2007). Being versatile and economical, concrete became prime construction material over the world, However, it has impacts on the environment (Naik, 2008). Manufacturing of cement (key ingredient used for the production of concrete) is a major source of greenhouse gas emissions (Imbabi et al., 2012). The use of supplementary cementitious materials (SCMs) to offset a portion of the cement in concrete is a promising method for reducing the environmental impact from the industry. Several industrial by products have been used successfully as SCMs, including silica fume (SF), ground granulated blast furnace slag (GGBS) and fly ash (Islam et al., 2011; Imbabietal., 2012). These materials are used to create blended cements which can improve concrete durability, early and long term strength, workability and economy (Detwiler et al., 1996). Another material which has potential as a SCM, however, has not yet achieved the same commercial success is waste glass (Rashed, 2014). Researches indicated that glass has a chemical composition and phase comparable to traditional SCMs (Ryou et al., 2006; Binici et al., 2007; Nassar and Soroushian, 2012). It is abundant, can be of low economic value and is often land filled (Byars et al., 2003). Milling of glass to micro-meter scale particle size, for enhancing the reactions between glass and cement hydrates, can bring major energy, environmental and economic benefits when cement is partially replaced with milled waste glass for production of concrete (Rashed, 2014). Studies also focused on used of waste glass as aggregate in concrete production (Rashed, 2014; Taha and Nounu, 2009). Study on durability of concrete with waste glass pointed better performance against chloride permeability in long term but there is concern about alkali-silica reaction.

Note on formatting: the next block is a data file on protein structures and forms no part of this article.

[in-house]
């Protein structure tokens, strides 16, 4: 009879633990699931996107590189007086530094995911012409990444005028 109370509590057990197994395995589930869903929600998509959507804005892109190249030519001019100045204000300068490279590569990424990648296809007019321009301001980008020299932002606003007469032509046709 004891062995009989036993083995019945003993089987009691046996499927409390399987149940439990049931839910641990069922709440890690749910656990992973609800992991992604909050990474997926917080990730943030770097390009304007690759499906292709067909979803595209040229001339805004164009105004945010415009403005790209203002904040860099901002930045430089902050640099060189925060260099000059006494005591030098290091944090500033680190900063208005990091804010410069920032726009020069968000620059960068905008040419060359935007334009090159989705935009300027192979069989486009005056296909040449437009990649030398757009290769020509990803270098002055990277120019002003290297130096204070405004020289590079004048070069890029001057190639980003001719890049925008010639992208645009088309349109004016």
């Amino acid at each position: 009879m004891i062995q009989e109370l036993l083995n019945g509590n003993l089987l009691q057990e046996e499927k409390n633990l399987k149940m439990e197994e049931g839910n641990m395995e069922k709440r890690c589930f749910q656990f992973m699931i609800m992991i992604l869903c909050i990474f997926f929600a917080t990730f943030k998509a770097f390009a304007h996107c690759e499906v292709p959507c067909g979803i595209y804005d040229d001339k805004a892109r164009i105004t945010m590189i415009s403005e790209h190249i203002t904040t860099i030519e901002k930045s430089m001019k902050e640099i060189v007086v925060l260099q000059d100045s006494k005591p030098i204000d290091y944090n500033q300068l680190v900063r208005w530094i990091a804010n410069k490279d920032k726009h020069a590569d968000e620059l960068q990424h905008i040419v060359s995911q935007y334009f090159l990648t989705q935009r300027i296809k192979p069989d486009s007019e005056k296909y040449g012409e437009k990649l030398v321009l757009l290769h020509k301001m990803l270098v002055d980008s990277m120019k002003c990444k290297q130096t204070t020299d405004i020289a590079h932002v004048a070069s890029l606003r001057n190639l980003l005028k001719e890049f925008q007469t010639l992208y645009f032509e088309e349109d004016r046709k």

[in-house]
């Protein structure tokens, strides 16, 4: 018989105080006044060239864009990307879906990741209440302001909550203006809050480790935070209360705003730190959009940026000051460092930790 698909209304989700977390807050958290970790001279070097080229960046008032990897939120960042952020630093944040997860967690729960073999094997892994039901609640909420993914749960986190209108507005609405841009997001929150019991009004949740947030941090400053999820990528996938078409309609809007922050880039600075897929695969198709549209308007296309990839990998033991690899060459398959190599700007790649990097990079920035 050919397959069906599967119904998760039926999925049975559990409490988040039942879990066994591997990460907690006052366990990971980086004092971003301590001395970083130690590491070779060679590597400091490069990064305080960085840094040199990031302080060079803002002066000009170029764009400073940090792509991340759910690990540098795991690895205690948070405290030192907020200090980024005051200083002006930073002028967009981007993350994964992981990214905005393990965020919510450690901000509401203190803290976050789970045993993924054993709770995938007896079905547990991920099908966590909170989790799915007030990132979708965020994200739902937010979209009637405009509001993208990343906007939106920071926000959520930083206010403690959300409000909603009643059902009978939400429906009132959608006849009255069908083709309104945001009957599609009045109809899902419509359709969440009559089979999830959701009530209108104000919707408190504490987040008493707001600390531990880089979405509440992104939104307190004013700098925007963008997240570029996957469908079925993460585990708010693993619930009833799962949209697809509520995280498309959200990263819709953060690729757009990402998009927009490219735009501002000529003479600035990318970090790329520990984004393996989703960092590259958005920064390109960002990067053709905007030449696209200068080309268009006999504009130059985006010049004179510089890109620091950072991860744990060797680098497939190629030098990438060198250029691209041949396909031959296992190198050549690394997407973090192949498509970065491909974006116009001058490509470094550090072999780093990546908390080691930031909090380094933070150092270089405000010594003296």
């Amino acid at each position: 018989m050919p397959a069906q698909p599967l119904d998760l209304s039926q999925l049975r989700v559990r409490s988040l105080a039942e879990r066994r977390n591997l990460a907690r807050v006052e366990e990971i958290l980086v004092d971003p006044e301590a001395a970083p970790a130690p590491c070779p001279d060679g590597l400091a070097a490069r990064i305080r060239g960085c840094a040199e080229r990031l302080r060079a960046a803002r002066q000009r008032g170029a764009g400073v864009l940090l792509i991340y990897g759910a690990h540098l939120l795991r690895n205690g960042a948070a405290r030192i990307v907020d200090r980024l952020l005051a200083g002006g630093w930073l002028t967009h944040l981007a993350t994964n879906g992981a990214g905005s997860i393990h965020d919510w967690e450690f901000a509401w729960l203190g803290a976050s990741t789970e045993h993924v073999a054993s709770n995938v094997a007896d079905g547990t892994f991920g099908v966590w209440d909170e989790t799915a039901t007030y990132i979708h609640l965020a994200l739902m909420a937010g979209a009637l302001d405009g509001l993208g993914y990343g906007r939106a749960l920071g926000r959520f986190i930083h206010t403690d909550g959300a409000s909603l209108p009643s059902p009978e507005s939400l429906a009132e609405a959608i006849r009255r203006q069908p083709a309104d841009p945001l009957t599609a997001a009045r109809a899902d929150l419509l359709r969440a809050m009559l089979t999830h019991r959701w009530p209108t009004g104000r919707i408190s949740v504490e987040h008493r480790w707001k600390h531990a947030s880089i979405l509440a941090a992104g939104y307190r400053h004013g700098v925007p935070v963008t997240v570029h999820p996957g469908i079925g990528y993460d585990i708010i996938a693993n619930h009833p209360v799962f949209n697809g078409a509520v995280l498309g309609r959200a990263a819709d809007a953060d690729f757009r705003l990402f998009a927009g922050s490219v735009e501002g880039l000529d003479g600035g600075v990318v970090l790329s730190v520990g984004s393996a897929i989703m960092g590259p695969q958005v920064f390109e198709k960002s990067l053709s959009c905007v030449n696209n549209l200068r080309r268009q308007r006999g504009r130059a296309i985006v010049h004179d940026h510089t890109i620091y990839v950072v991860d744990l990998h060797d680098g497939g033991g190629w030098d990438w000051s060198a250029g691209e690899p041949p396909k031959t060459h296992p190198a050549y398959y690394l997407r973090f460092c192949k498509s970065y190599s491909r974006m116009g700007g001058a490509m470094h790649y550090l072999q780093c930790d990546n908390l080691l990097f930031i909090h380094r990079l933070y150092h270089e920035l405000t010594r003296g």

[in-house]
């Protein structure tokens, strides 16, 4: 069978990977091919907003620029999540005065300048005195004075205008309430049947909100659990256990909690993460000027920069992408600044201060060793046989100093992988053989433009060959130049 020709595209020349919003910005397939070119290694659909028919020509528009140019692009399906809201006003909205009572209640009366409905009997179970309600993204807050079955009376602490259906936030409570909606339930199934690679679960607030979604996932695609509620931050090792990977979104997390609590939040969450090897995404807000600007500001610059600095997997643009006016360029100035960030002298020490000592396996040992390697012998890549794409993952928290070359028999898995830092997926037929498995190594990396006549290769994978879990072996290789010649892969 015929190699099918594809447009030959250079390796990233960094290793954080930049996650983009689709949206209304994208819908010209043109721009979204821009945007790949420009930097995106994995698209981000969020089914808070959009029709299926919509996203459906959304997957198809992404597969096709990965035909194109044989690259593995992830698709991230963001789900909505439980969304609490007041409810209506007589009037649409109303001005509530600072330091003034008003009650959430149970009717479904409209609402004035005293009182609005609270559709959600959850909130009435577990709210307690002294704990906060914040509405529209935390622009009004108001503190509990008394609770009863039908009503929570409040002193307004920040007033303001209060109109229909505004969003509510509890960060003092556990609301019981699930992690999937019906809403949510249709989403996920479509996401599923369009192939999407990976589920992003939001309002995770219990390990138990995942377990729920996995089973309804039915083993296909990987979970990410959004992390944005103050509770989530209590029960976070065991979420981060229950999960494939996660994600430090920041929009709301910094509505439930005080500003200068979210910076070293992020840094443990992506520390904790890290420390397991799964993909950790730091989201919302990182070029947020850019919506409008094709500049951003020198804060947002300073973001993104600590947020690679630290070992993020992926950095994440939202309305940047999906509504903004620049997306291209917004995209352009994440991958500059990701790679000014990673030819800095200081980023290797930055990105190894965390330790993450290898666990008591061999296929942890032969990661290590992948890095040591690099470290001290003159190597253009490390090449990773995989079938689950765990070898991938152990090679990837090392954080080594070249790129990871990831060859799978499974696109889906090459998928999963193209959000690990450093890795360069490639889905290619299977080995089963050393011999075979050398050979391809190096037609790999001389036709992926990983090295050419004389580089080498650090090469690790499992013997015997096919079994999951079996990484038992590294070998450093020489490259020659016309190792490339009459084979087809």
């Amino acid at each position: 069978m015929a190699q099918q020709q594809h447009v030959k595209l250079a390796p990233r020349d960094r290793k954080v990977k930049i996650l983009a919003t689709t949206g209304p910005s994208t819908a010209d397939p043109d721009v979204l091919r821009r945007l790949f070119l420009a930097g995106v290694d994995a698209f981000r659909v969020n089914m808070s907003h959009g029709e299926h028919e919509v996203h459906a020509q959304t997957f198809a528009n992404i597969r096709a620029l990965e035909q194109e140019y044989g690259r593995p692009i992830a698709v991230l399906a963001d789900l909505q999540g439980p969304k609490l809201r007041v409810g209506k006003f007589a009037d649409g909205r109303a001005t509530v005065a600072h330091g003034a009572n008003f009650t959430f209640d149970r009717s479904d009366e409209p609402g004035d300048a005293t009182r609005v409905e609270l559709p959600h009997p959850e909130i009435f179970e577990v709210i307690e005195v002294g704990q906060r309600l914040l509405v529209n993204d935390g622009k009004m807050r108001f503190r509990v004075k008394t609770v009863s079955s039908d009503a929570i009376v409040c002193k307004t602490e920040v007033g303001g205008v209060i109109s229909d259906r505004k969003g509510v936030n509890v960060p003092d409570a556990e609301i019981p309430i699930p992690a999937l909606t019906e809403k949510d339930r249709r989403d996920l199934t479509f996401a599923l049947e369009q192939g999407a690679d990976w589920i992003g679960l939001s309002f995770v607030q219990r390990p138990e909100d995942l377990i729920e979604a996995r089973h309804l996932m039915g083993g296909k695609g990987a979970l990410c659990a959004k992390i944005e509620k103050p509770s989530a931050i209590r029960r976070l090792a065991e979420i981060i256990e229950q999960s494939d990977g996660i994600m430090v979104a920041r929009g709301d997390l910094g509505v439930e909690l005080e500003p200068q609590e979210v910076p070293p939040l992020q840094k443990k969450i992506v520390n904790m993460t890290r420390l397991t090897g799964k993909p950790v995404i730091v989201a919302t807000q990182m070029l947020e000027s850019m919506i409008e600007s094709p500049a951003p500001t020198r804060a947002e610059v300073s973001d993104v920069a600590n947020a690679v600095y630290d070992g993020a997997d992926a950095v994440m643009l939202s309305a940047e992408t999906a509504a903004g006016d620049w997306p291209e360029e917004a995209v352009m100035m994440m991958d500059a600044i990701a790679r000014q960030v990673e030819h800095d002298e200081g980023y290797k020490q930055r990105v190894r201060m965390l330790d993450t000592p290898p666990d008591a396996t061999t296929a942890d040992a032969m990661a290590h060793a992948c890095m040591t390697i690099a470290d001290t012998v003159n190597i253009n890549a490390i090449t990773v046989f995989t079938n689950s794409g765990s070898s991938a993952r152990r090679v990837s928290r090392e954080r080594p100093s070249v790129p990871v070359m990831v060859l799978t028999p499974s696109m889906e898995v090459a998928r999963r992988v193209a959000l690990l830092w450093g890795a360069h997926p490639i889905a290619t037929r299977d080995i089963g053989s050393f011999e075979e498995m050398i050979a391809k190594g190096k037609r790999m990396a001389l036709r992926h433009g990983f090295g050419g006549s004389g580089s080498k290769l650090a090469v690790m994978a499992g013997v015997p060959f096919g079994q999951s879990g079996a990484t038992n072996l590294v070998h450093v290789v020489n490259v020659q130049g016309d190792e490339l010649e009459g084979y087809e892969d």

It finds only little use in pyrotechnics, where it is generally contained in striker compositions. Glass powder is an important ingredient in safety matches. Waste glass available locally in Pondicherry shops is been collected and made into glass powder. Glass waste is very hard material. Before adding glass powder in the concrete it has to be powdered to desired size. In this studies glass powder ground in ball/ pulverizer for a period of 30 to 6o minutes resulted in particle sizes less than size 150 m and sieved in 75 m. Glass powder in concrete improves both the mechanical and durability characteristics of the concrete.
The use of recycled glass as the partial re-placement of cement greatly enhances the aesthetic appeal of the
concrete. Recent research findings have shown that concrete made with recycled glass powder have shown better long term strength and better thermal insulation due to its better thermal properties of the glass powder. Glass powder is used to increase strength and durability of concrete, but generally requires the used for more resistant towards corrosion.
PROPERTIES OF GLASS POWDER SPECIFIC GRAVITY
The specific gravity of a Glass powder is considered to be a
measure of strength or quality of the material. Glasses having low specific gravity are generally weaker than those with higher specific gravity values. Specific gravity of a material may be defined as the ratio of density of the material to the density of water at a specified temperature.
II MATERIALS AND METHODS
Ordinary Portland cement of 43 grade was used throughout the work.